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Dangers of Inactivity

Updated: Aug 11, 2020

Sitting at a desk. Lounging in bed. Watching TV on the couch. Maybe now more than ever this is the reality of millions across the world. While this does ring especially true now, it is probably just as accurate pandemic-aside.

The dangers of inactivity, and just general lack of movement, can play a significant negative effect on your health and wellness, especially as you age. Your metabolism slows down, muscles fire at a lower rate, and both your brain and your body become accustomed to a very sedentary lifestyle. Sooner rather than later you will notice that the flight of stairs, or the walk to the metro, have become significantly more difficult than you ever thought they could be.


Like with anything else, it depends. It’s all relative to your current fitness level, age, and how often you devote time to structured exercise.

If you’re working out 5-7 days/week, then you’re getting most of the necessary activity you need from your structured (presumably in the gym) workouts. While going outside and getting some sun and fresh air once a week would still do you some good, your body and brain are receiving sufficient stimulus to keep everything firing at an optimal capacity.

Most people, however, are getting structured workouts anywhere from 1-3 times/week, which is great, and in a lot of ways, all that’s needed. We’re looking at the non-gym time here, the other 165-167 hours in the week. The “activity”, or lack thereof, in the other 160-something hours is what can have a larger impact than you are giving it credit for.


Your brain sends signals throughout your body, there are receptors who receive these signals and then work with your muscles to produce movement. Outside of the required tasks of the day (walking/driving to work, raising children, etc.), if you are not sending signals to your body, then the pathways and the muscles they lead to become dormant.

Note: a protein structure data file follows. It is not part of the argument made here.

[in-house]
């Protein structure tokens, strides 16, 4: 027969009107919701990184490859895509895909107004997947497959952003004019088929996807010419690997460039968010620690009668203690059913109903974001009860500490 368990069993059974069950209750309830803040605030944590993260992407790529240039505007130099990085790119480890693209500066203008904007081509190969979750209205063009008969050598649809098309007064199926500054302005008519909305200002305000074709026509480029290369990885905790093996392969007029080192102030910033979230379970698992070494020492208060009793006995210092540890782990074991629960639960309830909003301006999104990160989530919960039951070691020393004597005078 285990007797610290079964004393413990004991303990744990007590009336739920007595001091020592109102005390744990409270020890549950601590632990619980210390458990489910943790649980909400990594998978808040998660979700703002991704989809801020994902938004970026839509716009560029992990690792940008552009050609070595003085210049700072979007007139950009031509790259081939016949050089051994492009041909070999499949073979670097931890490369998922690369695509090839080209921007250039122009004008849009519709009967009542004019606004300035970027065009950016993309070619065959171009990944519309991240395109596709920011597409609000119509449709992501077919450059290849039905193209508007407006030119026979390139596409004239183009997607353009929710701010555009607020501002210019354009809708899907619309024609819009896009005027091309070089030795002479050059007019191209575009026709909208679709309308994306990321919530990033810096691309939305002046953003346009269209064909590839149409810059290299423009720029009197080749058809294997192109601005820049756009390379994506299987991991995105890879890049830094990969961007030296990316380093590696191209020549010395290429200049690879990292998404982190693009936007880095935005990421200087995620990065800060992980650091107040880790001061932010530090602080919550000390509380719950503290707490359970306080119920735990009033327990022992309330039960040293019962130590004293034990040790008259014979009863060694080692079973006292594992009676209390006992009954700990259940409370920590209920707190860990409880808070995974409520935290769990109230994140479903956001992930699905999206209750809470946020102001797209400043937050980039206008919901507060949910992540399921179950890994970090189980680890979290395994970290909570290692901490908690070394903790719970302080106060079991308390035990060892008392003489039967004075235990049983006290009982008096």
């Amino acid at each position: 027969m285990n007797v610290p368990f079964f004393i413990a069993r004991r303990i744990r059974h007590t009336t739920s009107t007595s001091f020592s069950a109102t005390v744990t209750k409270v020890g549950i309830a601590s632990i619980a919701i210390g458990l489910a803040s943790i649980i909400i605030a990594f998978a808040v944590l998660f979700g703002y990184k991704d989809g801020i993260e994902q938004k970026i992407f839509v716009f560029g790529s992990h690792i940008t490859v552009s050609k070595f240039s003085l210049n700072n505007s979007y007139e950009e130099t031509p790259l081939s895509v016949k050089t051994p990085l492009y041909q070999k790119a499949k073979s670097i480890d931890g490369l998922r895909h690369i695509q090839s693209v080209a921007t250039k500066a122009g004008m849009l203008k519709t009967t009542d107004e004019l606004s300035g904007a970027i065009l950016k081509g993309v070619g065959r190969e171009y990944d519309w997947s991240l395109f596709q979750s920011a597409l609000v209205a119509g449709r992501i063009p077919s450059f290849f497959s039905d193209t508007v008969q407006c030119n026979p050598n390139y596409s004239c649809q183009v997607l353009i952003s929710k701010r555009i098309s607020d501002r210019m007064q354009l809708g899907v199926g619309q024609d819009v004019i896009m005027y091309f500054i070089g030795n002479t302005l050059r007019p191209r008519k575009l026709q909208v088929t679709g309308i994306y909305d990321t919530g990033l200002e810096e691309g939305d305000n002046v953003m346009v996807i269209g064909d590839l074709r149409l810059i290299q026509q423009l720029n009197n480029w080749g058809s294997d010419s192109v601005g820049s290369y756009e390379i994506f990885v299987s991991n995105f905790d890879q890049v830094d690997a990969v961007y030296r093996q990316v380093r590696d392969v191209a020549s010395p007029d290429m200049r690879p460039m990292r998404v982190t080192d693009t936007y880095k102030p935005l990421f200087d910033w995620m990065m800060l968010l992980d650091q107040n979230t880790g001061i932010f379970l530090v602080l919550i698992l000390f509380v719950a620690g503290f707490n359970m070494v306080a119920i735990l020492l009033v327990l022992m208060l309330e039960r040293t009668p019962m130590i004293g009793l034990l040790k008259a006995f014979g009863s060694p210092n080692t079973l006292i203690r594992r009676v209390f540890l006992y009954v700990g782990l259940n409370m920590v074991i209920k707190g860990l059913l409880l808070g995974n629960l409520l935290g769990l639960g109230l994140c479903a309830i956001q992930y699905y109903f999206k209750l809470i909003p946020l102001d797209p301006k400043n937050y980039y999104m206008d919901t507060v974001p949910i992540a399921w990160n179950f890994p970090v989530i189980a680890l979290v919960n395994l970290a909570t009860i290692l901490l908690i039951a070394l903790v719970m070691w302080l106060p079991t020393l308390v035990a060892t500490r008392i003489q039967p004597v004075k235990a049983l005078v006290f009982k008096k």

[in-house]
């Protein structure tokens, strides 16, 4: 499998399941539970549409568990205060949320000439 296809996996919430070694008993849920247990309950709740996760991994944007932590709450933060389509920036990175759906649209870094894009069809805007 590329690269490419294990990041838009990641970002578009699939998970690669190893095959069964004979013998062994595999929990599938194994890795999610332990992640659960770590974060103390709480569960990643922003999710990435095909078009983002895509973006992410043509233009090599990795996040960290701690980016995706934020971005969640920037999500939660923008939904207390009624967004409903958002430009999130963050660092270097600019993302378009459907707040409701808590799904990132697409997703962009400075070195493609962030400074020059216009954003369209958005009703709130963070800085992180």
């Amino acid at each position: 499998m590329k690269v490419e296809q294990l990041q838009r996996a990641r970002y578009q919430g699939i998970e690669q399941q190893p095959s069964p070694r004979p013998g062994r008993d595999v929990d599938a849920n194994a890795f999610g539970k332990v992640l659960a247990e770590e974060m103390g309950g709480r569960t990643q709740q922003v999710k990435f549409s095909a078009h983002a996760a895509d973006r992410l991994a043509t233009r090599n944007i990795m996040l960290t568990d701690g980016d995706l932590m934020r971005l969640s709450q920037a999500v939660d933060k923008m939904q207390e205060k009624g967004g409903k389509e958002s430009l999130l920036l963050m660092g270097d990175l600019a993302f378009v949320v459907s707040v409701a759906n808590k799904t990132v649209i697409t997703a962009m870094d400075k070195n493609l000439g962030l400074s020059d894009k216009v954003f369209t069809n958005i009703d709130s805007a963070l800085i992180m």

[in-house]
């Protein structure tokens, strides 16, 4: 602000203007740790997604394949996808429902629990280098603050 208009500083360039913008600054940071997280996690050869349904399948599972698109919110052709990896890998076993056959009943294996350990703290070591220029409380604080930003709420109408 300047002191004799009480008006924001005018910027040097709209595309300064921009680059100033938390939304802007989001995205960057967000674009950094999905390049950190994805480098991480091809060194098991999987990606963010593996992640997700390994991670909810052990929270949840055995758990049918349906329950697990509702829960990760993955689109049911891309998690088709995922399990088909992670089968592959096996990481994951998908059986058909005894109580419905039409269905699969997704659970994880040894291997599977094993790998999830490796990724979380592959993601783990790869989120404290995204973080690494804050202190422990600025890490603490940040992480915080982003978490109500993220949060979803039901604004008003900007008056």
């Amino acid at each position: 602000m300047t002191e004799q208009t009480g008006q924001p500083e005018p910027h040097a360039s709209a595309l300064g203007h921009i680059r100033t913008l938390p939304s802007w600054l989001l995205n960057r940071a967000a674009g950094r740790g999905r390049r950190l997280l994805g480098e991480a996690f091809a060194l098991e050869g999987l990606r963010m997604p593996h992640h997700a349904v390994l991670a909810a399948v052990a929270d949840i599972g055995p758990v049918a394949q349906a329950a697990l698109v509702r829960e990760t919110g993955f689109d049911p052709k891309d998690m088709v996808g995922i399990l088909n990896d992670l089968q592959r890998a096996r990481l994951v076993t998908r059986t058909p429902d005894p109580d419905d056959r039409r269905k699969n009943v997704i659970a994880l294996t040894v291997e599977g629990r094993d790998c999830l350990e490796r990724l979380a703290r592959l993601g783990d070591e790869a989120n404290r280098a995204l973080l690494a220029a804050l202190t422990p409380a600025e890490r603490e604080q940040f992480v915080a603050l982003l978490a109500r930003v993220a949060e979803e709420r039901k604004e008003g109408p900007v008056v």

What to do? Use your body to ensure these signals stay flowing all over the place! A walk down a local trail, 10 minutes on a stationary bike/rower at home, a pickup game of badminton, even gardening. Whatever it is, it doesn’t matter, as long as you keep moving.

Unless your goal is to be an exceptionally proficient weightlifter, then there’s no reason your exercise should either be in the gym or nothing at all. Remember, a consistent 15-minute activity outweighs an inconsistent 60-minute activity. Your body learns patterns and improves its biomechanics by repetition, just like anything else. So the best way to engage it is to use it in ways besides just walking to Starbucks.


Your body doesn’t know location or geography. It can’t tell if you’re standing at home, in the gym, or in the middle of the Sahara; your body and its muscles only perceive the task you ask it to do and the stimulus it provides.

That being said, it’s not as if working out in the gym only makes you better at working out in the gym. It’s not as if ballroom dancing only makes you better at ballroom dancing. Yes, that will be the most immediate and obvious effect, but they all tie together, they both can help each other. Strength training will provide you with the rigidity and stability required in ballroom dancing. Ballroom dancing will aid with your body’s ability to learn new movement patterns and improve balance/cognitive function.

Individuals have realized more strength gains under two conditions; either they spend 4-6 days/week in the gym, or they engage in some sort of other activity on their own. By strengthening your body’s signaling capabilities, you are giving yourself a better chance at getting the most you can out of every workout.


Someone says the word “workout” and most immediately think of a gym. While that can, and in a lot of ways, should be a place where you get some of your workouts in, it likely won’t be where you love to go. So engage in something you do enjoy and don’t worry about how many calories you’re burning. You may be getting more out of it than you realize, and it can ultimately help shape the physique, and provide the health benefits you’ve been after.


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